October 2017: Died after an overdose in a hostel room in Maidstone, Kent on Friday
Drug addict mother gave toddler heroin substitute to ‘knock him out’ so she could smoke crack – He died – Jailed for six years
A drug addicted mother who fed her toddler son a heroin substitute to ‘knock him out’ so she could smoke crack has been jailed for six years.
Kelly Emery, 34, was convicted of the manslaughter of son Fenton Hogan, two, at Nottingham Crown Court after a jury heard she had deliberately given her son methadone to make him sleep.
The mother refused to give evidence at her trial insisting that she had never given her child the drug, despite being negligent in leaving bottles of it ‘lying around’ her house.
The Crown alleged that Emery gave the heroin substitute to Fenton to ‘knock him out’ so she could smoke crack cocaine.
Fenton, who had no obvious injuries, was pronounced dead after being taken to hospital from the family’s former home.
Emery, formerly of Frankley, Birmingham, was given a concurrent 12-month prison sentence after admitting gross neglect of Fenton by allowing him access to methadone.
But the seven woman, five man jury cleared her of giving the toddler methadone on two other occasions before his death in July 2013.
In a statement issued after the case, Detective Inspector Bob Sutton, who led a West Midlands Police investigation into the death, said: ‘Any child death is a tragedy.
‘Fenton Hogan should have had the rest of his live to look forward to.
‘Instead his short life was taken by the actions of his mother, who should have been there to safeguard and protect him.’
The officer said of Emery: ‘Her daily routine revolved around the consumption of drugs. This was to the detriment of those she had direct care for.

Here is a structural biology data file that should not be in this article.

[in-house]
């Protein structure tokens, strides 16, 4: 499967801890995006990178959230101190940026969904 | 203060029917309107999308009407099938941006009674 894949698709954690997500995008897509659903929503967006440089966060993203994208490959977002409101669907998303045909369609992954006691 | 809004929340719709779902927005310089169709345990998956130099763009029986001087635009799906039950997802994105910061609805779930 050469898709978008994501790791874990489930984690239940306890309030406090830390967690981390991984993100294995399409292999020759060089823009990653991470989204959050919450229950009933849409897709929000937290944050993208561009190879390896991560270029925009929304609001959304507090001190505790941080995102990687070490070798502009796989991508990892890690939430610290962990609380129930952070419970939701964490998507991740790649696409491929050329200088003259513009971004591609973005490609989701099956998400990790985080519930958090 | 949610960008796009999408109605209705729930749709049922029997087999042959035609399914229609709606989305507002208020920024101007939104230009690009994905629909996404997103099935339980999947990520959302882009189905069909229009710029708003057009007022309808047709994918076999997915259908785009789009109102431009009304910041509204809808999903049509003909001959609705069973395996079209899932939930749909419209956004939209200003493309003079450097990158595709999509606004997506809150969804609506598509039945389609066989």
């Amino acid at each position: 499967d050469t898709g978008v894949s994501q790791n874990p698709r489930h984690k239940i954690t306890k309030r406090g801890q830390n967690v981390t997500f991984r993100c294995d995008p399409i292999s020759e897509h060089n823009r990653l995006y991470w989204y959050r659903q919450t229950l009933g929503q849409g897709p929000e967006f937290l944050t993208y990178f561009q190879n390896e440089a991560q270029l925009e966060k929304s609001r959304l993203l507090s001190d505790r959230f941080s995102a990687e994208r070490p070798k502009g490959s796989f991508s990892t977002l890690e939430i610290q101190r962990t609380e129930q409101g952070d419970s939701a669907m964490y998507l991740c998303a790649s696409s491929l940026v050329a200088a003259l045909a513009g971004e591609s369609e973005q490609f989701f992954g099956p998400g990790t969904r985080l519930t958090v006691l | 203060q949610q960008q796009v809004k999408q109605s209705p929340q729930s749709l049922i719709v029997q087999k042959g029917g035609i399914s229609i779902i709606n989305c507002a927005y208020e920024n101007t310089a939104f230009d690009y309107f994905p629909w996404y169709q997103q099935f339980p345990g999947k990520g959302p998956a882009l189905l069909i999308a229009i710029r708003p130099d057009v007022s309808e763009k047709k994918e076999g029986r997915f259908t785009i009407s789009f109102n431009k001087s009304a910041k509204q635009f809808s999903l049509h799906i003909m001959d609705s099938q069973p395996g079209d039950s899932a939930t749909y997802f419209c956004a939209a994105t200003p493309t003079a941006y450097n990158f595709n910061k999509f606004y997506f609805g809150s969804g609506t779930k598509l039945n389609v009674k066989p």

‘Fenton’s extended family agrees that no sentence is sufficient or will help to heal what happened to Fenton. The impact of Kelly’s actions will remain with all of the family forever.’
Blood samples taken from the child showed he had as much of the drug on his system as an adult on methadone maintenance therapy.
And hair samples showed that, in the months before his death, he had ingested the drug on at least two other occasions.
When he opened the case, prosecutor Christopher Hotten QC told the jury: ‘That Sunday evening, she had crack and she wanted to smoke it.
‘We say she gave Fenton methadone knowing, to put colloquially, it would knock him out and enable her to do what she wanted without the interference from a fractious child that was difficult to put to sleep.’
Emery, who had pleaded guilty to a charge of causing death by gross negligence and a charge of child neglect, wept in the dock as she was jailed for six years.
Mr Justice Robin Knowles told her she had not faced a murder charge because she had no intention of killing her son.
The judge told her; ‘Fenton died because you actively administered about 10mg of methadone to him.
‘That is about half the amount you, as an adult, were taking for you addiction, at that point, to heroin.
‘You did this to get him to sleep so that you could focus on what you saw as your need to take drugs.’
Emery was sentence to six years for manslaughter and 12 month concurrent for a charge of child neglect which she pleaded guilty to.
The jury, by their verdicts, the judge said, found Fenton had consumed methadone in the past from bottle left lying around by Emery.
However it was only on one occasion, on June 30 2013, she actively gave him the drug.
The judge went on; ‘I accept the death of Fenton is crushing in itself.
‘I accept there is genuine remorse. This case is a tragic one.
‘The offending was so unnecessary yet so culpable, the consequences so grave.
‘The offence is so serious that a prison sentence is necessary.’
Before she was taken down, the judge said finally to Emery; ‘Your options include dedicating yourself now to your own recovery in honour of the memory of Fenton and in respect of the life your daughter has to live.
‘It is not too late to give in memory of Fenton and towards the life of your daughter the gift of a mother who does not take drugs. ‘Few things are irreparable over time.’